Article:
It’s just that I beat him to the punch this time

Now flag me again

Thank you, sir! May I have another?!

@db4690, Oh man, I wasn’t trying to steal your thunder… :slight_smile: Just said the same thing you did in different terms. I guess we must think alike sometimes. What’s with the flagging?

@bangali, why? Unless your trips are a couple of months or more I can’t see the need to do anything to charge or maintain the battery. Have you had issues with the battery going dead before?


You just explained it more intelligibly than I did

Guess I’ll have to bone up on my writing skills


Like I said, I don’t have any problems with you at all. And I know you’re not trying “to steal my thunder”

“I guess we must think alike sometimes”

I would hope so, considering we’re in the same business.

“What’s with the flagging?”

A very good question . . . perhaps my combative nature brings out “the best” in others

@asemaster yes, i have. almost guaranteed that if i leave that car sitting for 4 weeks it will not start after that.

Disconnecting the battery should prevent discharging for up to 4 weeks. All things considered disconnecting it results in less grief than the problem discussed here.


I also live in southern California. I have a car that sits for months at a time, on the street, in the hot sun. It always starts up, and the battery’s already a few years old.

Has anyone verified that you don’t have any parasitic draw?

Has anyone tested your charging system?

Do you drive long enough to keep the battery charged?

What I mean is . . . is your driving mostly down to the corner grocery store and back?

You may want to consider the idea that @RodKnox had . . . or install a battery cutoff switch

Just throwing some ideas out there . . .

This board is not the place for ego tripping…Nobody is keeping score…The OP does not care who is on base at first…


It was me

I just disagreed with you

Unlike some others, I admitted it

@db4690 the battery is about 4 years old. since we have an extra car in the family this one does not get driven often enough. but, when it does it’s mostly highway miles about 25 to the office and back.

plugged the charger in to the center console today, radio did not go on. i will take that as a good sign and try to start the car in about 4 weeks. let’s see.


I’ll give you a heads up about the battery

It is on the downslope, due to its age. Battery life is typically 4 - 5 years. Heat kills just as many marginal batteries as cold weather. Something to keep in mind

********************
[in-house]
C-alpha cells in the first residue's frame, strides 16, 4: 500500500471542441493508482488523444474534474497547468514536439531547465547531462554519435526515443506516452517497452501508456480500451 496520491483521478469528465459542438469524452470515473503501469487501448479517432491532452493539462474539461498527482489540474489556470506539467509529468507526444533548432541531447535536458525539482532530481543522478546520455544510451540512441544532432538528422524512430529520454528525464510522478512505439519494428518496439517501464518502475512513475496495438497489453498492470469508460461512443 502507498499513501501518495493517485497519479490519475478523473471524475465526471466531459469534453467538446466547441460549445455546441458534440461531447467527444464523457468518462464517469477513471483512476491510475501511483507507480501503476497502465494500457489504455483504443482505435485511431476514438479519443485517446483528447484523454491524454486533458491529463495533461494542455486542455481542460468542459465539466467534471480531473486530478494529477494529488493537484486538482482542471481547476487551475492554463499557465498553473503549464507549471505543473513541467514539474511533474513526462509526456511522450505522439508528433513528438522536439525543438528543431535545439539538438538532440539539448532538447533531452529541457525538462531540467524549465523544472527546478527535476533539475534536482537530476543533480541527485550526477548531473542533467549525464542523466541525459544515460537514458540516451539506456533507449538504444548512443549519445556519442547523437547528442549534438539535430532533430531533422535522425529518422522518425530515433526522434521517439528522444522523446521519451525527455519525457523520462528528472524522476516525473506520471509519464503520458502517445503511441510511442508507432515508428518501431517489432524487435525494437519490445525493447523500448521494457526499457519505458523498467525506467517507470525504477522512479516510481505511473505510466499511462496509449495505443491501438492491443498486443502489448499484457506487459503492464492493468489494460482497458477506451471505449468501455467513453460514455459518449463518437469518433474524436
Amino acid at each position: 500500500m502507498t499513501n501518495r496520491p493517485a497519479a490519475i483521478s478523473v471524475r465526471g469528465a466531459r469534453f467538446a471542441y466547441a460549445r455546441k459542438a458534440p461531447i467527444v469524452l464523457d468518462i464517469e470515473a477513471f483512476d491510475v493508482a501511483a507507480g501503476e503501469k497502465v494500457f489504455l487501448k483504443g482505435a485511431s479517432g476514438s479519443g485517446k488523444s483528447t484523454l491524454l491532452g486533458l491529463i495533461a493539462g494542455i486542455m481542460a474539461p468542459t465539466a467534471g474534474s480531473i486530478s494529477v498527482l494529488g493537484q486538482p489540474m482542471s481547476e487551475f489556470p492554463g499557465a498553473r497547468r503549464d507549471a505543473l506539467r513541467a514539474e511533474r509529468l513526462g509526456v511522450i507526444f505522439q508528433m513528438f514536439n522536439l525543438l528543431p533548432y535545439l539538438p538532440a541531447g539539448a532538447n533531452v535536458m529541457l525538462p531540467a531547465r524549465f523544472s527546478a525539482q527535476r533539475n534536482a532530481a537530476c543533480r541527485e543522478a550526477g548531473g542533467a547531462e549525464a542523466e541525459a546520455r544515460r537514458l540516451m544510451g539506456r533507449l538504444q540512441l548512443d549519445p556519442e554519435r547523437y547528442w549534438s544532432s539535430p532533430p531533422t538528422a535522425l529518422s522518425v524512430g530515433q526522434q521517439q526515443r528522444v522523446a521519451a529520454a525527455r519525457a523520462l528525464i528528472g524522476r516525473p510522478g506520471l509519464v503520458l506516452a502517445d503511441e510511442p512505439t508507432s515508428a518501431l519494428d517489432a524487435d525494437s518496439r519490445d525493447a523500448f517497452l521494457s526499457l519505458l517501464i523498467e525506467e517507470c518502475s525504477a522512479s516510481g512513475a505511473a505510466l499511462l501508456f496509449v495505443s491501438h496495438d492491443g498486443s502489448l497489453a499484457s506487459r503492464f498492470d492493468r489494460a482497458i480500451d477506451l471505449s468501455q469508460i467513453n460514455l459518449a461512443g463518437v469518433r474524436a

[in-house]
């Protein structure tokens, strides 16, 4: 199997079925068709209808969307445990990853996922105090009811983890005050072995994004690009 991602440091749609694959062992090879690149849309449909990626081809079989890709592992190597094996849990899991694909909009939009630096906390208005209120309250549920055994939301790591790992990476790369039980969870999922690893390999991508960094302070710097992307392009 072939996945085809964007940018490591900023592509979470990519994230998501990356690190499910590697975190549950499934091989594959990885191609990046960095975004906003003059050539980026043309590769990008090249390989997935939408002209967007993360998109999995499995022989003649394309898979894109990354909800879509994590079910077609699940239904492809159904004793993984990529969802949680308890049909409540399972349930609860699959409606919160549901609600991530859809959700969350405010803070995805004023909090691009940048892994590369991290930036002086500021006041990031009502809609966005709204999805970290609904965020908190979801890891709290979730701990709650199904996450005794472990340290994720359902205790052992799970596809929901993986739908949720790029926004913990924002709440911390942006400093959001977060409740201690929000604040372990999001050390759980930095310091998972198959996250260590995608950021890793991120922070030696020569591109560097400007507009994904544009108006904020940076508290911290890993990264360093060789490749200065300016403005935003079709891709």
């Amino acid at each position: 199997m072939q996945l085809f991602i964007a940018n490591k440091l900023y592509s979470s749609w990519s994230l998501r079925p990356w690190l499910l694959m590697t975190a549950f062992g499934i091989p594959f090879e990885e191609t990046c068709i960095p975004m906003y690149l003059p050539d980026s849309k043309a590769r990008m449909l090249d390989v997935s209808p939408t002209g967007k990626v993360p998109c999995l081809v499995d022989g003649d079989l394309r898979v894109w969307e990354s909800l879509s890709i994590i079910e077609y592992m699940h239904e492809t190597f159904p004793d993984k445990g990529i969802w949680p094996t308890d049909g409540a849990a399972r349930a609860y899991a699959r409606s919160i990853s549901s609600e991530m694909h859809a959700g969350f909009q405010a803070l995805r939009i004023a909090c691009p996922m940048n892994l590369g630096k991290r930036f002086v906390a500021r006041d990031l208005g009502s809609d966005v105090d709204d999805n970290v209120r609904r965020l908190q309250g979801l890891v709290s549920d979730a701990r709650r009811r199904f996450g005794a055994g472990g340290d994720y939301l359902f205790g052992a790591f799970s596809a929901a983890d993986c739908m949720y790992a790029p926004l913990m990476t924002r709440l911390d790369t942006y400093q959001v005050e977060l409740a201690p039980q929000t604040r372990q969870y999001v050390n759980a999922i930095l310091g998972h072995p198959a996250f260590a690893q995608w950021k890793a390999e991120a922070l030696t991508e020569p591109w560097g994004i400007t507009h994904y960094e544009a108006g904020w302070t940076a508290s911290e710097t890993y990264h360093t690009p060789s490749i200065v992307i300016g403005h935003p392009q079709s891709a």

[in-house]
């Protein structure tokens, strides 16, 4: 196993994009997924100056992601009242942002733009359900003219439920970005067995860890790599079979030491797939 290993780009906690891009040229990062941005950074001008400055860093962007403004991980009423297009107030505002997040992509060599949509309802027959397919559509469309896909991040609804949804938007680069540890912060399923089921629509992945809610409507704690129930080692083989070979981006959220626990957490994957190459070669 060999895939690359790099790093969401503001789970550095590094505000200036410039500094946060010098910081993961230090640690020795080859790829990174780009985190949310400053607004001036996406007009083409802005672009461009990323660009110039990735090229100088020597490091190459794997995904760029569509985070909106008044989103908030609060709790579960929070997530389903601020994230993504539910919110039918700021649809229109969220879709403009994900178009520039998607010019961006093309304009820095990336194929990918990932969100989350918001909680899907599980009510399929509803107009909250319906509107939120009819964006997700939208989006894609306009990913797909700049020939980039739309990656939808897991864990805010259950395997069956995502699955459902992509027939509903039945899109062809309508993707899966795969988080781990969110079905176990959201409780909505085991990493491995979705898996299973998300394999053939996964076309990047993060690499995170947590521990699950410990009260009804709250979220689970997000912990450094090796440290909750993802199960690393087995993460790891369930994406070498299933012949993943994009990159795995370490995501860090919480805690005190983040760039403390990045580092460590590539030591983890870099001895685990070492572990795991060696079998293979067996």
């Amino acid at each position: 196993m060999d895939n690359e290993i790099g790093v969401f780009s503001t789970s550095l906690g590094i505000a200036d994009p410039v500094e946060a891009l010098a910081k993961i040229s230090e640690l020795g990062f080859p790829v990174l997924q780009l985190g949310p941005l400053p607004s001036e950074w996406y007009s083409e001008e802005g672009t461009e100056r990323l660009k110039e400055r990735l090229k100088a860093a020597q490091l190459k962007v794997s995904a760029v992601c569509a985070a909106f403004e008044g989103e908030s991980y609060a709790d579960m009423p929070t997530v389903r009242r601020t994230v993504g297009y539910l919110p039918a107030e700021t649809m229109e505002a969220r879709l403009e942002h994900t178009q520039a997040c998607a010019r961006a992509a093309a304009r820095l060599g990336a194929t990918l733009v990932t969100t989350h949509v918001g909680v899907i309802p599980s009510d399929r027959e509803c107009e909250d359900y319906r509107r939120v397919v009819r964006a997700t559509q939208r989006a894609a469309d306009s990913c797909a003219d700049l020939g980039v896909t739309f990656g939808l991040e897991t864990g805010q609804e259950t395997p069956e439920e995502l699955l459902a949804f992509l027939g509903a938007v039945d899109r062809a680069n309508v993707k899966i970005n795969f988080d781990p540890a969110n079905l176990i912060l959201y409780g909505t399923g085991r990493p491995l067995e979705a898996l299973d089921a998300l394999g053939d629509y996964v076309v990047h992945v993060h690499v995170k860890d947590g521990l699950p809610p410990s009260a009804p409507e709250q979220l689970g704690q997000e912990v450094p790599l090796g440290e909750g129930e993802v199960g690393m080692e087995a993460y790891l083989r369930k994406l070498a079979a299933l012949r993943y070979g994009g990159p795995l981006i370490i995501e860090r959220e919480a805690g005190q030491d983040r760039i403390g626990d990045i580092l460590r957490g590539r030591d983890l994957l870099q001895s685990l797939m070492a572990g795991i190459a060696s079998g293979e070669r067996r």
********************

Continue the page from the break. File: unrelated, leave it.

I’m glad to hear you drive it far enough to keep the battery charged . . . assuming the charging system is working properly

I believe a parts store will test your battery for free. They can take the hand-held tester (if they have one) out to your car, so you shouldn’t have to remove the battery

If you have it tested, don’t be surprised if it tests bad, or if its current capacity is only mediocre

One more thing, if the battery has removable caps, make sure the electrolyte level is correct

Quote from GeorgeSanJose: “even hooking a charger directly to the battery isn’t recommended, as doing so could damage some other component, like the voltage regulator or alternator” Unquote

Good insight IMO regarding the rest of your post but I seriously doubt that using a battery charger connected to the battery is now a bad thing to do. That is a reasonably anticipated activity; has been since the beginning and it would be reasonable to expect that it will be done sooner or later during the life of a battery.

Beyond that, I am a little irked that our new car has dead power outlets when the car is stopped. I wanted to use them to keep my wife cool on hot summer days with a small 0.6 amp 12 volt fan to keep her comfortable if she chooses to wait in the car while I do a quick errand.

It is entirely possible that vehicles have a variety of parasitic battery drain values when the vehicle is parked so some batteries will go flat during storage while others, such as my old VW is good from November to April with no charging and an immediate start in April. If the OP is handy, it is possible to wire a power outlet directly to the battery, fused close to the battery, to make use of the solar charger possible. The typically difficult part is finding a way to safely route the wiring (use a grommet) through the firewall. The solar charger current output is naturally limited by its size and so the voltage will be regulated by the battery. 16 volts open circuit will be brought down to a normal level by the battery charging load. I have found that in one instance, a vehicle alternator is pushing two amps through the battery under a steady state condition so a half amp or so from a solar charger should not be a problem.